Michigan Technological University Opens the New H-STEM Complex

Michigan Tech cuts the ribbon and welcomes students to the new H-STEM complex. Two years ago Michigan Tech broke ground on the new health sciences building to align with the university’s mission to expand its course offering to future students. One driver for the university to create a health sciences space for research and learning was to expand the college’s influence in health-related fields of study.

Sure, as you can imagine this is a campus-wide initiative so most of the faculty were involved. We’re very appreciative to the state legislature and our governor for supporting this initiative. And of course, the students were involved in the design as well to be sure that it met their needs and also represented the values they have. I mean this is a LEEDS gold certified building so we’re very proud of where it turned out – Rick Koubek, President, Michigan Technological University

Dr. Caryn Heldt, says that students have already begun to take advantage of the space. The complex also connects to the nearby chemical science building, where students are also tackling health-related challenges. 

So while the HRI is the home of BME and KIPP. Chemical Engineering and Chemistry, which are housed in the Chemical Sciences Building, also have a lot of health research that they are doing. And so by having all of these groups centralized on campus, they can do much more collaboration. They can talk to each other, they can run into each other in the hallway, and they can learn about what everyone is doing. And by learning, then maybe we can work together and we can solve even bigger problems when we start saying, oh, this is what you’re working on, but maybe I can help you with it. – Dr. Caryn Heldt, Director, Health Research Institute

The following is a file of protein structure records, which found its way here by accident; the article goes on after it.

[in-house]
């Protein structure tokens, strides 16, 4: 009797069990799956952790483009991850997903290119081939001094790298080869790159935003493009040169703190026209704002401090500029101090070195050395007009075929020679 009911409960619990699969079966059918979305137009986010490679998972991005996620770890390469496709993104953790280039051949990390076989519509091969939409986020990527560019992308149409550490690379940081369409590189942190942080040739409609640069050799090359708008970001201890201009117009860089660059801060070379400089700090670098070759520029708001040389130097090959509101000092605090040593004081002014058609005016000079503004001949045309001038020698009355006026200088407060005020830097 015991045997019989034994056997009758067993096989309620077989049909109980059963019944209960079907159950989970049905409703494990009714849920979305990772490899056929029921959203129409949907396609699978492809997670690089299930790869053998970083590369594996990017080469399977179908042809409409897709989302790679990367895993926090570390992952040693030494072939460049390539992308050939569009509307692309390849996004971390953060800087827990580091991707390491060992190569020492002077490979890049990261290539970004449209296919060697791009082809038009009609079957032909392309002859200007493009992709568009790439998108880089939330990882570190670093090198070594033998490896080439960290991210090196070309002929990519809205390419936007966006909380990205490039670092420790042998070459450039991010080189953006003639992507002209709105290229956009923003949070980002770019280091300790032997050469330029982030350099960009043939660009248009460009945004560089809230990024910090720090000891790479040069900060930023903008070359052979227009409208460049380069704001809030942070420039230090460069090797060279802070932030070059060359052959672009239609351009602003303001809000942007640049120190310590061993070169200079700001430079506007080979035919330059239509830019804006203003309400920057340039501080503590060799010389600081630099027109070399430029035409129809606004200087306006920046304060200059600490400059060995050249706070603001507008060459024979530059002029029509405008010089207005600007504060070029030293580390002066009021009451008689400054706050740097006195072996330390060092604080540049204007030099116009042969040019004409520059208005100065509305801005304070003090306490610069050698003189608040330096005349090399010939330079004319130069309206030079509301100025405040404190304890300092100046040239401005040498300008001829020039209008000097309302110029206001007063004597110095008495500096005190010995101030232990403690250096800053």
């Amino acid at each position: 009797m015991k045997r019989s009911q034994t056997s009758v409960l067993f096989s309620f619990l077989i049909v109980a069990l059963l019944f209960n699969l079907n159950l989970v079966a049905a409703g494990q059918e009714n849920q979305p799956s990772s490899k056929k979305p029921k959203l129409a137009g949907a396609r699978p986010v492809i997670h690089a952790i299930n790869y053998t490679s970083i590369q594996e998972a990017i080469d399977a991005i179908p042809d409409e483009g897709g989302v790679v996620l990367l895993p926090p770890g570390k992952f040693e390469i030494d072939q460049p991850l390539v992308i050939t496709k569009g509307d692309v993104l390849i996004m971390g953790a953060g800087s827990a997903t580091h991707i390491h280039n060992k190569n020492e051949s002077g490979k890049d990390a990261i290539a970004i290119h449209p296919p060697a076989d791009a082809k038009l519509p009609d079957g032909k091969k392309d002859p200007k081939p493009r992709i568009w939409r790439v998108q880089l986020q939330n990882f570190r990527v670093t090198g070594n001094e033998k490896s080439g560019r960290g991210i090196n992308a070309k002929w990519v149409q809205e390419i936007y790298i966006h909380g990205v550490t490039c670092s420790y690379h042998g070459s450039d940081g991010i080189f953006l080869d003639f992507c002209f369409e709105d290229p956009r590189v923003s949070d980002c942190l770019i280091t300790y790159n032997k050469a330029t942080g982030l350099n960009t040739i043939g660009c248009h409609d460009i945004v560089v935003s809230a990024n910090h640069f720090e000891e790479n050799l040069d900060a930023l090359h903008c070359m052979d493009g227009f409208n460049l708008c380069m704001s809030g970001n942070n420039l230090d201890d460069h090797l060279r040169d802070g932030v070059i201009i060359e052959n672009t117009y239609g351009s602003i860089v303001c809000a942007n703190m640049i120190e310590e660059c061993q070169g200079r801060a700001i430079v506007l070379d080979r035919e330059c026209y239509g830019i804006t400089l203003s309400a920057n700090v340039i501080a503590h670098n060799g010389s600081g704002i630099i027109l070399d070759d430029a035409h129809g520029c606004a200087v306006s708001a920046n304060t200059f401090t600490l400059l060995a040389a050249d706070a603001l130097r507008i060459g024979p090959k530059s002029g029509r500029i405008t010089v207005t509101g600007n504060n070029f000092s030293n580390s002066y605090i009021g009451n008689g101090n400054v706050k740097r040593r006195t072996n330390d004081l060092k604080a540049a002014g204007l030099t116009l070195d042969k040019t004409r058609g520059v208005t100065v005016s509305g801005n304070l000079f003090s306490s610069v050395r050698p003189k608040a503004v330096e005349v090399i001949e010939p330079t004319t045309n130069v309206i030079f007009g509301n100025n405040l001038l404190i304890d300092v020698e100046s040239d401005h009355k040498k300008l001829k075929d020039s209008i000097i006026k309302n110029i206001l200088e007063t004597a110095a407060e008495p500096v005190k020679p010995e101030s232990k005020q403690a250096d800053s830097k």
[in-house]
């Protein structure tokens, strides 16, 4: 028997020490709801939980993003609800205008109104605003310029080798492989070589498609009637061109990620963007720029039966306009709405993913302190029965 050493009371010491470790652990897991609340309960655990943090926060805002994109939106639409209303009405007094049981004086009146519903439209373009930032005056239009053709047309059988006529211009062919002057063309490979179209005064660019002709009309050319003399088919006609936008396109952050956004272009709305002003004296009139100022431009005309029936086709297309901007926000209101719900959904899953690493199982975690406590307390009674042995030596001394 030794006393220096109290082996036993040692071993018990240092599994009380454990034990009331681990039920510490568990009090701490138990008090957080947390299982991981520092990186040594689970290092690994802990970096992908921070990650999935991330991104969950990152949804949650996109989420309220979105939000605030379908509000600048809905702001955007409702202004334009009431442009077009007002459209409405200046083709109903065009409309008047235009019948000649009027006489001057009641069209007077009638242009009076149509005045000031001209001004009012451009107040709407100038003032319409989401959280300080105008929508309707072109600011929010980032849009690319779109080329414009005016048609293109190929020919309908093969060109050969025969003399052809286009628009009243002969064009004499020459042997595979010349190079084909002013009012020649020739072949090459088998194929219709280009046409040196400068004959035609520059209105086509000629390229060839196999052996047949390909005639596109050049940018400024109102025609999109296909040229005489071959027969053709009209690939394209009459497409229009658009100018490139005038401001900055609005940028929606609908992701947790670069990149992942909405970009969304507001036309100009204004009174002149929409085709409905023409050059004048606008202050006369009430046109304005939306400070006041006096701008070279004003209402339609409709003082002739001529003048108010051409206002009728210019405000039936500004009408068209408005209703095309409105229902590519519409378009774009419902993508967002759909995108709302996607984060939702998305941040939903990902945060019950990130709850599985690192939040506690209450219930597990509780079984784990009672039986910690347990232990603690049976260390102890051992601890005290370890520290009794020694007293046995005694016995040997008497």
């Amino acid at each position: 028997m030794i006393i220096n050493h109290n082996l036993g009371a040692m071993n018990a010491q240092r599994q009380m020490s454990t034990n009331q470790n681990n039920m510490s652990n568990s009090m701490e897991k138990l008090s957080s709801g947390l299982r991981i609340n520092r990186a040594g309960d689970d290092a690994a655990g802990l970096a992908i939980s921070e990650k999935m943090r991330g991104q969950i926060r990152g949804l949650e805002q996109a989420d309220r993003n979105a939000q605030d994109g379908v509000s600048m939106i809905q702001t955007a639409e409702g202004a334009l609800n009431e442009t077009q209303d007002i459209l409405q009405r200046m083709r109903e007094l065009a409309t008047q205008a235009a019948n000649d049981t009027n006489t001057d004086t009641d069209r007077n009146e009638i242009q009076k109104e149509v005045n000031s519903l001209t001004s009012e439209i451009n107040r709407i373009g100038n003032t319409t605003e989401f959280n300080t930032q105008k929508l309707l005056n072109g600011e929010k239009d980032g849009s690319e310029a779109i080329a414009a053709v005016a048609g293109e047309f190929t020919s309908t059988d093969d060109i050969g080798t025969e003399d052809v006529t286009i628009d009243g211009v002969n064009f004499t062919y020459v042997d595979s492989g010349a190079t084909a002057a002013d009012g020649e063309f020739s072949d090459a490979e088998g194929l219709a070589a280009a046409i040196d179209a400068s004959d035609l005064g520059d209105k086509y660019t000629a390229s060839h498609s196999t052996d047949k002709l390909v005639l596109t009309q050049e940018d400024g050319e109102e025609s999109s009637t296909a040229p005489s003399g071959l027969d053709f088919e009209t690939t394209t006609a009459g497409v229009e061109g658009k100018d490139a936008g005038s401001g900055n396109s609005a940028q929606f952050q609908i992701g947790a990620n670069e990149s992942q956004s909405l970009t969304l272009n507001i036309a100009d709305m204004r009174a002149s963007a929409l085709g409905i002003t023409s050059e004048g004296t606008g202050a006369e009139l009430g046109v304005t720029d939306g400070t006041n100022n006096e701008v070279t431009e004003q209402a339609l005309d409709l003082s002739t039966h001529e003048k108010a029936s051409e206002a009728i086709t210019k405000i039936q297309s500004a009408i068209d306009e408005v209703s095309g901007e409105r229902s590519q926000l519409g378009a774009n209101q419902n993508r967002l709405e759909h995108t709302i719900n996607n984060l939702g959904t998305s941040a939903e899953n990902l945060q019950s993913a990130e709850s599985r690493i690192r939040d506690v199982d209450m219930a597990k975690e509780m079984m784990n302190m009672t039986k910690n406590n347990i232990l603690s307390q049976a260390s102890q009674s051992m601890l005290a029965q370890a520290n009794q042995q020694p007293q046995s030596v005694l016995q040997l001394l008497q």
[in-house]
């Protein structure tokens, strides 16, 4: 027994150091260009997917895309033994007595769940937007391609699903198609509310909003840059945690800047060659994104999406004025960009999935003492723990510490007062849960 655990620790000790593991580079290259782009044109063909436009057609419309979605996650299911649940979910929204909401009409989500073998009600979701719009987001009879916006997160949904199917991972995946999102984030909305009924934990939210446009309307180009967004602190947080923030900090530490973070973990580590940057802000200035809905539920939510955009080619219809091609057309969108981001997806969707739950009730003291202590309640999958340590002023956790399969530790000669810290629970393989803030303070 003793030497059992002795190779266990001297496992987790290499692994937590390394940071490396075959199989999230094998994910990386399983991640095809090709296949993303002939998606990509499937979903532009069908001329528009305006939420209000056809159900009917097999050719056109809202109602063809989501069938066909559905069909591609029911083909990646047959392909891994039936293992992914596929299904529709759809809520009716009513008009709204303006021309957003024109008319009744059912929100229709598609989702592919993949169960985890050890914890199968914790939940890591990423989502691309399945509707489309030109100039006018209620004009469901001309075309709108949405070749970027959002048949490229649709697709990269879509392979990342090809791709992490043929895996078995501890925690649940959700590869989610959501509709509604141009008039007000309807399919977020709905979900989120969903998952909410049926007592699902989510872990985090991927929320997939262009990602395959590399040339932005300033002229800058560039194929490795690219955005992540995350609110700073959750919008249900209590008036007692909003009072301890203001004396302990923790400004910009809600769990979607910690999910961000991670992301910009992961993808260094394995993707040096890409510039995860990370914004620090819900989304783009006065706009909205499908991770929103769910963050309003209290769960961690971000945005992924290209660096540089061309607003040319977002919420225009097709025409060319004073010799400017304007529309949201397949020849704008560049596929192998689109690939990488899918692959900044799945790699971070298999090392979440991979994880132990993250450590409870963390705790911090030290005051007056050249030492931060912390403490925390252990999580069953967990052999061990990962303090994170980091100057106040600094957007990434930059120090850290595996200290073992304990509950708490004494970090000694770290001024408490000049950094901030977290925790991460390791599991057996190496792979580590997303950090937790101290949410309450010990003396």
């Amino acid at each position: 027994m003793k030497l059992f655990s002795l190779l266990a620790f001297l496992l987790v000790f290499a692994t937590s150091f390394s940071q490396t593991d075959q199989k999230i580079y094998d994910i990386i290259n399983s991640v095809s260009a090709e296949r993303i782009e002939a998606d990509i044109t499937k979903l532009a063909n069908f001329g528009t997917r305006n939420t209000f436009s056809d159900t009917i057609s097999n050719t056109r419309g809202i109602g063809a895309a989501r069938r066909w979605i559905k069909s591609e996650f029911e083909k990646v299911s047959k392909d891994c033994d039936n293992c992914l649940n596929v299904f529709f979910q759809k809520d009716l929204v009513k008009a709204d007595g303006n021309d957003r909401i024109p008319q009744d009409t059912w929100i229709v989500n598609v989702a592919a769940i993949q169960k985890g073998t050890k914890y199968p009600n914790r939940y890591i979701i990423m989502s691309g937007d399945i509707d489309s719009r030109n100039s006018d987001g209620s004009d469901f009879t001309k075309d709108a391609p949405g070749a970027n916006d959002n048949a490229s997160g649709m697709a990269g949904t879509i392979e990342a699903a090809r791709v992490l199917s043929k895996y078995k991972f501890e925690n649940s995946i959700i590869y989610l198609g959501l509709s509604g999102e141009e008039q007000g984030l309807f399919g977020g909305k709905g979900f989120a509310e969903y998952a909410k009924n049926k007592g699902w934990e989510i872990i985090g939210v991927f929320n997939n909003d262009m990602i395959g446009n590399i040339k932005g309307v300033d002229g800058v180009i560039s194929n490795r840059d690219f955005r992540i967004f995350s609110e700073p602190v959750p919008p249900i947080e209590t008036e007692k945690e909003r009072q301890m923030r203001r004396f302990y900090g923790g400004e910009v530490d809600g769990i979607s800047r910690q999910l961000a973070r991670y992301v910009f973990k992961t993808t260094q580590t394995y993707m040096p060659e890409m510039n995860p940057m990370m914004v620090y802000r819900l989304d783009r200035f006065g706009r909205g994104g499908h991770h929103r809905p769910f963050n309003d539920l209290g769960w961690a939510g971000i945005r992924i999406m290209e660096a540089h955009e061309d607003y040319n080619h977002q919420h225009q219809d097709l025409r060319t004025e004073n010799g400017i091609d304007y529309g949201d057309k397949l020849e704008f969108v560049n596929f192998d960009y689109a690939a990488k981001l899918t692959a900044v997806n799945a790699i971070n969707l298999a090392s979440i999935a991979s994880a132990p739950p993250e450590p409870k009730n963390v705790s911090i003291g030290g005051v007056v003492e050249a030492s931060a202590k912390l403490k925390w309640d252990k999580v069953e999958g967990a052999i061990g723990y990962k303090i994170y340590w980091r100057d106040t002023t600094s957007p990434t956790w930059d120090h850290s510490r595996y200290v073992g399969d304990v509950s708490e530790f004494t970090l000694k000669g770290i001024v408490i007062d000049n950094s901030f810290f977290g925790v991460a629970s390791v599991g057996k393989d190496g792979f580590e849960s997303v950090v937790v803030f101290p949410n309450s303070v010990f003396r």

In attendance for the grand opening included local state representatives Senator Ed McBroom and Representative Greg Markkanen. Both expressed pride in the university’s achievements, with Markkanen adding he believes the connection between the college and community has led to a history of success in the Copper Country. 

I have one of the best positions in the world. A lot of the time, people come up to me in Lansing and go, what’s the secret of Michigan Tech? And I can say, well, this dedicated staff, the faculty, the outstanding research, just every aspect. But the real secret is the community, the community of Michigan Tech, and the copper country together that makes it such a strong bond. Unlike any other university in Michigan, in my feeling. – Representative Greg Markkanen, 110th District, Michigan House of Representatives

The University’s project to build the h-STEM complex cost close to 52 million dollars. The project came in on time and within budget for creating 63,000 square feet of education space. The facility offers a unique look into labs and research with glass walls in many hallways, and collaborative space for students and faculty to meet organically.